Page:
Tascam's latest 'Portastudio' boasts more hands-on controls than most such recorders.
It's more than 30 years since Tascam introduced their first Portastudio, a portable cassette‑based multitrack recorder with a built-in mixer, but the company still manufacture a range of products based on that original idea, including the 2488neo 24‑track and DP02 and 02CF eight‑track machines. Digital has replaced analogue over the years, and it's now possible to edit audio and add effects in the box, but the general concept has remained the same.
In recent years, Tascam have also been busy producing a range of pocket‑sized digital stereo recorders that have built‑in mics, record to miniature SD cards and interface with a computer via USB. The DP008 'Pocketstudio' is the result of Tascam bringing together the old Portastudio and newer pocket‑recorder designs to create a diminutive digital recorder with in‑built omnidirectional condenser microphones and all the basic mixing and editing facilities expected of a modern Portastudio. There's even a send from each channel to a reverb processor, so a little finishing can be applied.
In keeping with the portability concept, the DP008 runs on four AA batteries for about six hours if phantom power is off (although it is possible to connect an optional PSU), and records to SD or SDHC media, so that a card reader can be used to transfer the WAV files to another device, such as a computer. There's also a USB 2 port, giving you the opportunity to transfer files to your DAW via USB. This allows you to export and import individual tracks or whole mixes, although, as I'll explain later, they first have to be saved to a FAT32-formatted disk partition. The only available record setting is 16‑bit, 44.1KHz, which is still perfectly good enough for most jobs. If MP3s are required, conversion can easily be done later in a computer.
Only two tracks can be recorded simultaneously, so the DP008 is not intended as a means of recording a whole band at once: its market is primarily the composing guitarist who wants a portable notepad for constructing demos, by layering up parts one or two at a time. To assist such users, there's an on‑board metronome, a chromatic tuner, and a high‑impedance input setting suitable for electric guitar or bass.
Calling the DP008 a 'Pocketstudio' is perhaps a little misleading, in that Tascam are referring to the pocket of a guitarist's gig bag, rather than that of a coat or pair of trousers, as you might first expect. The only trouser pocket large enough to accommodate it would be that of a clown, or possibly Ron Moody's Fagin! It's actually marginally shorter than Tascam's own DP1 Portable Digital Recorder, but together with the mixer section, it's roughly the width of an A4 page.
The right‑hand side of the DP008 has the look of one of Tascam's DR range of recorders, such as the DR1, DR07 or DR100. Indeed, the size and style of the screen is the same as that of the DR1, which also shares the same round silver buttons, screen printing, casing style and colour. The left‑hand side, however, is more recognisably Portastudio than pocket recorder in terms of its features and layout, and will also be familiar to anyone who has used a mixer.
Without room for faders, the playback level of recorded tracks is controlled by rotary knobs, and there's one of these for each of the eight tracks. Above each of these is a pan knob and send to the reverb effect. Eight channel record buttons arm the tracks ready for recording, and these are found just under each level control. No matter how many of these are pressed, only two can be armed at any one time: the most recently pressed pair cancel out previous choices, and are therefore always the two selected. To indicate their status, each button has an integral red LED, which flashes when armed, or lights continuously when recording.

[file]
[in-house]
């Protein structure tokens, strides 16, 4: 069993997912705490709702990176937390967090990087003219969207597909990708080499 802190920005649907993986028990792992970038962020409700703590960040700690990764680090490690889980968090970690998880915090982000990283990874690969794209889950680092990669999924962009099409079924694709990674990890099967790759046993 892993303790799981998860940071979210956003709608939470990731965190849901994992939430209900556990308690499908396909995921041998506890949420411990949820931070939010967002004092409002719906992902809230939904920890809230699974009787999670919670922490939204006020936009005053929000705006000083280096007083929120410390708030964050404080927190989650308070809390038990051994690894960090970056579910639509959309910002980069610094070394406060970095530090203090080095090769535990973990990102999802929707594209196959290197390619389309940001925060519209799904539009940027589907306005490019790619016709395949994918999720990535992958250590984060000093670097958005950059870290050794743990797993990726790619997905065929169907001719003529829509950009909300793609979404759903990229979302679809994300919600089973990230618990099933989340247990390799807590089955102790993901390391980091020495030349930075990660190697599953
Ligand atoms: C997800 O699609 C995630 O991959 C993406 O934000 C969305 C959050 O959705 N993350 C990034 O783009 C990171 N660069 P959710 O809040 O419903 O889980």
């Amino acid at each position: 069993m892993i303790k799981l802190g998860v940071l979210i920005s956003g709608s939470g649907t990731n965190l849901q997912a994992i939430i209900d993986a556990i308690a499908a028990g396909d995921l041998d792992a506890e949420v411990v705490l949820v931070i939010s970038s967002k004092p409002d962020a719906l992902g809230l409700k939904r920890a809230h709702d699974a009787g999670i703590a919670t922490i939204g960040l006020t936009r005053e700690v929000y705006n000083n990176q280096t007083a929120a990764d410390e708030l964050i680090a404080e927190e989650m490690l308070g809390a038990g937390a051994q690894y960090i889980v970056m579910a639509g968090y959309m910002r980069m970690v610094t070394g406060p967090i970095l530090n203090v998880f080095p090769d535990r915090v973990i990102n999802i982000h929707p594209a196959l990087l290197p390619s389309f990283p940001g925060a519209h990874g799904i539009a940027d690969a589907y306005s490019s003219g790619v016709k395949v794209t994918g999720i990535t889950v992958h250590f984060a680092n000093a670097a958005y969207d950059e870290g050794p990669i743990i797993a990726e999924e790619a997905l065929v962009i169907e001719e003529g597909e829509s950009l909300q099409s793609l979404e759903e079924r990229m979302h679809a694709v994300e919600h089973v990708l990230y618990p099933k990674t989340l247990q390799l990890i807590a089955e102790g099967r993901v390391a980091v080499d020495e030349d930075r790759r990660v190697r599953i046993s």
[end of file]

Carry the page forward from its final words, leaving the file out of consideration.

To avoid routing confusion, Tascam have created a simple assignment page, brought to the screen by a dedicated button. Here, in true binary style, each track is assigned either input source A or B, these letters relating to the identically labelled XLR and quarter‑inch jack sockets on the rear. Before recording, it's simply necessary to set the appropriate input‑to‑track assignment and then adjust the Input A and B Trim (preamp) controls on the top panel, so that their adjacent OL (overload) lights are not triggered. Including the pair of built‑in mics, spaced 160mm apart and recessed along the front edge, the various inputs have additional high, mid and low software settings, so that input sensitivity can be roughly matched to instrument or voice level, before setting the trim-pot positions.
It's worth noting that the jack inputs are given precedence over the XLRs, so it's a case of using one or the other and not both, although XLR A could be used with Jack B, or vice versa. Only jack A is wired with a resistor that can be switched into the circuit for guitars and other high-impedance sources, which is a pity, as it means two players can't play at once. Of the other rear-panel I/O, the line output is provided on phono sockets, and there's a footswitch input for punch‑in recording. Also on the rear panel is a mini-jack headphone input with its own volume control wheel. The USB socket, optional DC power adaptor input and SD card slot are all found on the edge nearest the screen.
Complete mixes can be bounced down to spare tracks, or all eight mixed as a master and saved for export, using easy‑to‑understand options called to the screen by a dedicated Record Mode button. Before the files can be grabbed off the card in WAV format, however, they have to be exported to the FAT32 partition of the disk, which is accessible to connected PCs and Macs. Anything that hasn't been exported in this way remains out of reach in the MTR partition — which only the DP008 can read. Exporting the data takes a little while, but once done, it's just a matter of either plugging the SD card into a USB reader and that into a PC or Mac, or going direct using a USB cable.